- Or is it because our eating habits reflect our roots and cultural identity?
- Or is it the instinctive frugality of our family meals made of humble and seasonal ingredients?
By the way, I bought cranberry beans.
|Cranberry beans (Fagioli Borlotti)|
On my way home, I stopped at the supermarket, where convenience rules, to buy milk. At the checkout counter, I struck a conversation with a young mom who came to the store to buy ingredients for an old-fashioned, Italian dish called Pasta e Fagioli (Pasta and bean soup). In her shopping cart, she had 2 cans of beans, canned tomatoes, chicken broth and chopped meat. She was following her mother’s recipe. My immediate thought: sugar, preservatives, sodium, nitrates. She knew no other way.
Had she planned her meal ahead of time, she could have purchased a bag of dry beans the day before and cooked them in the evening while doing homework with her children. The next day, she could have sauteed some onions, added 3 or 4 diced fresh tomatoes (if available) or a can of whole or diced tomatoes, the beans and pasta, and Voila!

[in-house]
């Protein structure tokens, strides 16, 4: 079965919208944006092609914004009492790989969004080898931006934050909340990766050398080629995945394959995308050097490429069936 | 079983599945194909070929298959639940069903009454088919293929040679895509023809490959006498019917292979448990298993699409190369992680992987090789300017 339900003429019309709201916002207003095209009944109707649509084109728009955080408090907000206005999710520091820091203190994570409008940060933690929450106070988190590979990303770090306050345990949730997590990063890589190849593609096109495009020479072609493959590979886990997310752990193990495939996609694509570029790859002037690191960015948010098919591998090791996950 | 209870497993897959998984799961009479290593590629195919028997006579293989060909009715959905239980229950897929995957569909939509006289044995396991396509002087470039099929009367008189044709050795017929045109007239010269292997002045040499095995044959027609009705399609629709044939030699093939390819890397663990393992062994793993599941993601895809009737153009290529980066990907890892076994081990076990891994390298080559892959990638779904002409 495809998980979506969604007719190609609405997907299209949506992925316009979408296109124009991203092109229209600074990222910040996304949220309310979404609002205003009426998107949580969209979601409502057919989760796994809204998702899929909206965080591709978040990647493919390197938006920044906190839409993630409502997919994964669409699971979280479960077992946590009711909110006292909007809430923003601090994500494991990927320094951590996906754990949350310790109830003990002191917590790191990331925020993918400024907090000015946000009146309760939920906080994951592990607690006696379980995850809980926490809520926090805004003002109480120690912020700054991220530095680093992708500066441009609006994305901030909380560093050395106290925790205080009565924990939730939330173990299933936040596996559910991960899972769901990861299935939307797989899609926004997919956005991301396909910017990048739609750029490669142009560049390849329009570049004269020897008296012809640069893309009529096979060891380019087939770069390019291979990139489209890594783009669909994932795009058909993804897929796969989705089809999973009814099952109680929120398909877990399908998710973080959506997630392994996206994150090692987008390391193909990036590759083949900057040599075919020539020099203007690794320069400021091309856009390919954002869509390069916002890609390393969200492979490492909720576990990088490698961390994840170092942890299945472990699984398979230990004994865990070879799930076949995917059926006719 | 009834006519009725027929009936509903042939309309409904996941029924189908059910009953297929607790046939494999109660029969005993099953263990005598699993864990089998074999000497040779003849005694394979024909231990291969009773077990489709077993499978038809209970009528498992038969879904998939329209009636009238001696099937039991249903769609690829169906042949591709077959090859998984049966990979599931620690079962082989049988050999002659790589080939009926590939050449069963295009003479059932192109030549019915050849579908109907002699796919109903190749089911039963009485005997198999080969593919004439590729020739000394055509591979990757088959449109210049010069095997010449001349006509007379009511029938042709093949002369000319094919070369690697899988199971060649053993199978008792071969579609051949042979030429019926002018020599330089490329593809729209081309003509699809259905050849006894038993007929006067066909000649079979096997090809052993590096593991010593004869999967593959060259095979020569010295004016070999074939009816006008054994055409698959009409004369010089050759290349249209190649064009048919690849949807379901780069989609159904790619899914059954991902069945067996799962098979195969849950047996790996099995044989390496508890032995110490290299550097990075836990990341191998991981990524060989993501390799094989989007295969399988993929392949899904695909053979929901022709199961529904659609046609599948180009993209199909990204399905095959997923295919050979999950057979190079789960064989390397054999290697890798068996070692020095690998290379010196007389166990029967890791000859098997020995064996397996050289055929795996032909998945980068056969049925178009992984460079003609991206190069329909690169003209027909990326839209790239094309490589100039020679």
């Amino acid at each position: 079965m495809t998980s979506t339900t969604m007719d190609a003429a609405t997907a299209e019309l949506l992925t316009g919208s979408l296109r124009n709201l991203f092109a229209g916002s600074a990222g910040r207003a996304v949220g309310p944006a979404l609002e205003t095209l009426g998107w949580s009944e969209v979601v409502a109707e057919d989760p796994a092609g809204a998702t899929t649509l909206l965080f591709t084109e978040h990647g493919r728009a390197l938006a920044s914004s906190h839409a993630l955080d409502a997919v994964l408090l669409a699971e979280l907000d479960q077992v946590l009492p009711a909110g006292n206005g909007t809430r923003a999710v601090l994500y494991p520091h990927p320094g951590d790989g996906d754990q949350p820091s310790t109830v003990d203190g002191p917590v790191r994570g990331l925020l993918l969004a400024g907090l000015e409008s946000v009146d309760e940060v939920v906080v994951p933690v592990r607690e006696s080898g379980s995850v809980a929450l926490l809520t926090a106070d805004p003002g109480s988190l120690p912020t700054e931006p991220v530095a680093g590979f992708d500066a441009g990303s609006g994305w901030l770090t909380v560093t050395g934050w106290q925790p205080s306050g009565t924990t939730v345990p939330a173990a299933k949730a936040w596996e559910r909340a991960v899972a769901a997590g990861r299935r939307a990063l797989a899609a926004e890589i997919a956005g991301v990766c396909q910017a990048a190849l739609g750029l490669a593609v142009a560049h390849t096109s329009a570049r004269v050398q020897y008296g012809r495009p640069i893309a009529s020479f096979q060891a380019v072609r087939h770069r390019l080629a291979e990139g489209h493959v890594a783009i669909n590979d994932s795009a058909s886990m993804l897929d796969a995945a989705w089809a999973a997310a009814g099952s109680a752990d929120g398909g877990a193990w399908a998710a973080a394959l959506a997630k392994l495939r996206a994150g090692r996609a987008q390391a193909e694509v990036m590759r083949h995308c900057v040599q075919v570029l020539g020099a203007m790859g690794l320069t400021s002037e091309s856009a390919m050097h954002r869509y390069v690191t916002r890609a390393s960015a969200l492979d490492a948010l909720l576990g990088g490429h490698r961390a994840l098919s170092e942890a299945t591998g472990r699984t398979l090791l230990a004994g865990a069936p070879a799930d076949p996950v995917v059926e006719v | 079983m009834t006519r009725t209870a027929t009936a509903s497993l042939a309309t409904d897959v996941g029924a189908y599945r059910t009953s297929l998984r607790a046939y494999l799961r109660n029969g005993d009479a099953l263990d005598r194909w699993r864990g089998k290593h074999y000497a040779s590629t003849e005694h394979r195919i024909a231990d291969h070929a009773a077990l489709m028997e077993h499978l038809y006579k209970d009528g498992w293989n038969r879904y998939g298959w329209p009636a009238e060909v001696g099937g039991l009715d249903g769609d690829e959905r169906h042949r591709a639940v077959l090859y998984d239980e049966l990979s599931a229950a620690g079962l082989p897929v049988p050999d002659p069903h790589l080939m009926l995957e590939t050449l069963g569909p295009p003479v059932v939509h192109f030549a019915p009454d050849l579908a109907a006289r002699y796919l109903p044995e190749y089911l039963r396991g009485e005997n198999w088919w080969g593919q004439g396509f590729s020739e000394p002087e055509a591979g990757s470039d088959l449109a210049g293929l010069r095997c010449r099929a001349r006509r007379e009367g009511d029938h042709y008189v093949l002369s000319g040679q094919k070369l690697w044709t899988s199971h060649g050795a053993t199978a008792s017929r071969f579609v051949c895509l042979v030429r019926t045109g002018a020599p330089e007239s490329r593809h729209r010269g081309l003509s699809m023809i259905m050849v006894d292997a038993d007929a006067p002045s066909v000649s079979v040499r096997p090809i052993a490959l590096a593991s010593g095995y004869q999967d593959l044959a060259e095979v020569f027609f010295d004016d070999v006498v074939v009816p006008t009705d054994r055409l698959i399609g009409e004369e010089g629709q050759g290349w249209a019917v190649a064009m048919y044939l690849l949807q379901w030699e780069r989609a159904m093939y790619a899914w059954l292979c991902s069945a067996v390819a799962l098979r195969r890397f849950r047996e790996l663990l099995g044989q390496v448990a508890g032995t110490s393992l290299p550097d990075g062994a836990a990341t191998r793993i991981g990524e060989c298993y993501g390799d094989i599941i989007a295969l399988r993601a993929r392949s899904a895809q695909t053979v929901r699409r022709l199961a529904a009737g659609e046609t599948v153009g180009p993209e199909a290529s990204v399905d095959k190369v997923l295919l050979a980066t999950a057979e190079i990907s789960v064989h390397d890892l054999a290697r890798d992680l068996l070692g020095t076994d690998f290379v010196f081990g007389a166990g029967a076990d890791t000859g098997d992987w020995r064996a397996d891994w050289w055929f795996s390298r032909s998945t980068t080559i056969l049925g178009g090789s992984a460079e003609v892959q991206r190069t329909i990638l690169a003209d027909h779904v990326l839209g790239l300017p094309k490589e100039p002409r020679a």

Think about it, she would have had enough beans for several meals. Like anything else in life, planning ahead means getting the most for your money and time while minimizing waste.
But what do I know? I am an old, Italian immigrant.
Oh yes. The cranberry beans.
Fresh Shell Bean Stew
Time: 1 hour
3 cups fresh cranberry beans (3 pounds in the shell)
1 quart of water
2 garlic cloves, halved
2 thyme sprigs and 1/2 teaspoon of thyme leaves
Pinch of baking soda
1 pound of tomatoes, diced
1/2 cup olive oil
Salt and pepper